Homeownership has many important benefits for millions of Americans across the country — including creating a sense of community, building wealth and providing financial security. And, at tax time, home owners can take advantage of several sources of tax savings, including: Deductions for mortgage interest, deductions for real estate taxes, and the capital gains exclusion for the sale of a principal residence
Mortgage Interest Deduction
Home owners who itemize their federal income tax deductions can deduct 100 percent of their mortgage interest payments on a first or second home for up to $1 million of mortgage debt. The Mortgage Interest Statement Form 1098, which home owners receive from their lenders, shows the total amount of home mortgage interest paid during the year. Homeowners also can deduct the interest paid on up to $100,000 of home equity loans.
Real Estate Tax Deduction
Home owners are able to deduct the state and local real estate taxes they pay each year on an owner-occupied home.
Capital Gains Exclusion
When it is time to sell a home, in many cases home owners don’t have to pay capital gains tax on the profit from the sale. Under present law, married couples who have owned and occupied their principal residence for at least two of the past five years do not have to pay any taxes on the first $500,000 in profits from the sale of their home. Single filers earn up to $250,000 tax free.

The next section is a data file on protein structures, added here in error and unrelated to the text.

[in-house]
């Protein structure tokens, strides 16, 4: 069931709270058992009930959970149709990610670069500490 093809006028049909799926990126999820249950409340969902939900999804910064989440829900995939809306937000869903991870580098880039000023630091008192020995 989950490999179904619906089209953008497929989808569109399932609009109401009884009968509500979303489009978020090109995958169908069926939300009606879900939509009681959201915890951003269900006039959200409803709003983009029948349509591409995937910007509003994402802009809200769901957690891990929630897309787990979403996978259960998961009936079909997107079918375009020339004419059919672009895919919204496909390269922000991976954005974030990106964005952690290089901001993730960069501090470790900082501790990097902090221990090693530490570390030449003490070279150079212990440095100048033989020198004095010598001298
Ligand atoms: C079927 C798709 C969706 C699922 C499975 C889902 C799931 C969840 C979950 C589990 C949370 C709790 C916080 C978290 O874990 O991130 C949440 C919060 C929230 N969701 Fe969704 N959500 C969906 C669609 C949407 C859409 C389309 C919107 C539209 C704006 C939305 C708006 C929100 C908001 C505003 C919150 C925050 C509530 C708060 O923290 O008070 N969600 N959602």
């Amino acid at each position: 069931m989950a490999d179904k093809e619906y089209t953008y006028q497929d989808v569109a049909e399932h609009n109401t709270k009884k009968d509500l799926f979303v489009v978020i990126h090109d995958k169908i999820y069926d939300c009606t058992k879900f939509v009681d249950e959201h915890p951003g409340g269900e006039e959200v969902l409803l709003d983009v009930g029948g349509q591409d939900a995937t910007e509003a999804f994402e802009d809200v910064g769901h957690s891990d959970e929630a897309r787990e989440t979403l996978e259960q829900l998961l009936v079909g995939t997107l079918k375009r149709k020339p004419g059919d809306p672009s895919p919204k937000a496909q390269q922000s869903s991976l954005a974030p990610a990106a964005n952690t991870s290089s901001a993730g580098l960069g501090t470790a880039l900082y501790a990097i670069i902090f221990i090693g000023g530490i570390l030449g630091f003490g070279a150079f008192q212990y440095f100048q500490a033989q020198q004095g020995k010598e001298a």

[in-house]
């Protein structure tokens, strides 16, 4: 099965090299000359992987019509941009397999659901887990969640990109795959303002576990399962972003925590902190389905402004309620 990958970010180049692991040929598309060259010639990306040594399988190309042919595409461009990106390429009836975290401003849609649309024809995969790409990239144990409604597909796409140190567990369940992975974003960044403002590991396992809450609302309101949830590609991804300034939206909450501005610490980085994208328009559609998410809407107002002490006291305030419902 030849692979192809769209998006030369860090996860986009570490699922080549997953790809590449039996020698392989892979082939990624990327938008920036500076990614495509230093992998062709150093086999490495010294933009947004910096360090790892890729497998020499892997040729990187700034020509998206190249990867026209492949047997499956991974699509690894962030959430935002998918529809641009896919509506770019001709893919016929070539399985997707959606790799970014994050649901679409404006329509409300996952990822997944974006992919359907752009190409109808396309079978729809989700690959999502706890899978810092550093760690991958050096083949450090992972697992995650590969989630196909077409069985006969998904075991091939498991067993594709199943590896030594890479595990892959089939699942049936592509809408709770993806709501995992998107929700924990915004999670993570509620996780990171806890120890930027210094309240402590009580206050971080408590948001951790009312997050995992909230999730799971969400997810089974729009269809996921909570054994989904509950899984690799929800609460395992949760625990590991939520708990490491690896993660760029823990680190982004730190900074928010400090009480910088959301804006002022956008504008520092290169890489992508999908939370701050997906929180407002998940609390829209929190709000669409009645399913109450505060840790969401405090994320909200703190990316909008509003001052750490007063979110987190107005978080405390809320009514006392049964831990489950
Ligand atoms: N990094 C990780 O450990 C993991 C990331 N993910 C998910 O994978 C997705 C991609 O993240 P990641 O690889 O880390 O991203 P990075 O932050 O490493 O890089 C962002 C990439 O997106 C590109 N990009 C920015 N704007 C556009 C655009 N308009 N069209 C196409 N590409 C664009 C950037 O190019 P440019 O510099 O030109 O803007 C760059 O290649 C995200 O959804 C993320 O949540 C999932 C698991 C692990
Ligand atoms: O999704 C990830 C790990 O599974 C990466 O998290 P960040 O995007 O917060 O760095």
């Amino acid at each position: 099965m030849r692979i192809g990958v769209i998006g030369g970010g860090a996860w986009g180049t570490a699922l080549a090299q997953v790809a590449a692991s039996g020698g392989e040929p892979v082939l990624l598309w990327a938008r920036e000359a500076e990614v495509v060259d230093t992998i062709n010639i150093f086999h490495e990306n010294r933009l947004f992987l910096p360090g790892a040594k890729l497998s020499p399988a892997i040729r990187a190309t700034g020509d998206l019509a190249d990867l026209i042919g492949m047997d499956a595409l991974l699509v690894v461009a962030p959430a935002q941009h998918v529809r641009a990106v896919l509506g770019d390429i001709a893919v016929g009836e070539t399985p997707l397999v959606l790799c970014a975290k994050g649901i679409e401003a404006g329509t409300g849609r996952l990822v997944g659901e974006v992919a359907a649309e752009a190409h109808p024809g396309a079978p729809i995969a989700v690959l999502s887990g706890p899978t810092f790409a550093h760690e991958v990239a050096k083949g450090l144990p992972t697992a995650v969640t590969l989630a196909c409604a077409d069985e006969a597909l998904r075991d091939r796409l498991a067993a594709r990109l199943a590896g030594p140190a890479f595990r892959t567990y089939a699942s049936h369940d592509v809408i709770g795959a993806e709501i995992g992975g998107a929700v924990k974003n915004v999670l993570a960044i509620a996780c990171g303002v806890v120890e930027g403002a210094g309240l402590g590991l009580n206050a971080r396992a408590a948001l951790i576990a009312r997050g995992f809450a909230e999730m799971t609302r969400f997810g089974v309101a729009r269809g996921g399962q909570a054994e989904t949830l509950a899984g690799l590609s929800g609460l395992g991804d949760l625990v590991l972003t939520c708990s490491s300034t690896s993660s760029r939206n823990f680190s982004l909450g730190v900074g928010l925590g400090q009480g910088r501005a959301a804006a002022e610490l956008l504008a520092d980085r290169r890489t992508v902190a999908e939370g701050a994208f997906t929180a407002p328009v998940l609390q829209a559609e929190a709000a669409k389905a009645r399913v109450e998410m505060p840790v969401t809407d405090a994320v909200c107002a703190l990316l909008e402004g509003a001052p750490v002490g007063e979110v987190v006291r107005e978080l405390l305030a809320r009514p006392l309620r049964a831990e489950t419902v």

Additional Tax Savings
Another deduction home owners may be able to take is for mortgage insurance premiums. Generally, people who purchase a home without putting 20 percent down have to buy mortgage insurance, and those premiums can also be deducted from taxable income. Even home owners who don’t use the home as their principal residence and rent it out may be able enjoy some tax benefits, including interest and depreciation deductions.
Preserving the Mortgage Interest Deduction
Buying a home offers tax savings that can add up to tens of thousands of dollars over several years. Home owners rely on the mortgage interest deduction each year to help offset the costs of homeownership and prospective buyers take the deduction into consideration when choosing homeownership over renting. That’s why it’s important for policymakers to preserve the mortgage interest deduction, which has been included in the tax code for more than 100 years. It supports the aspirations of families at all income levels to become home owners, and Americans overwhelmingly oppose any action by Congress to tamper with the deduction.
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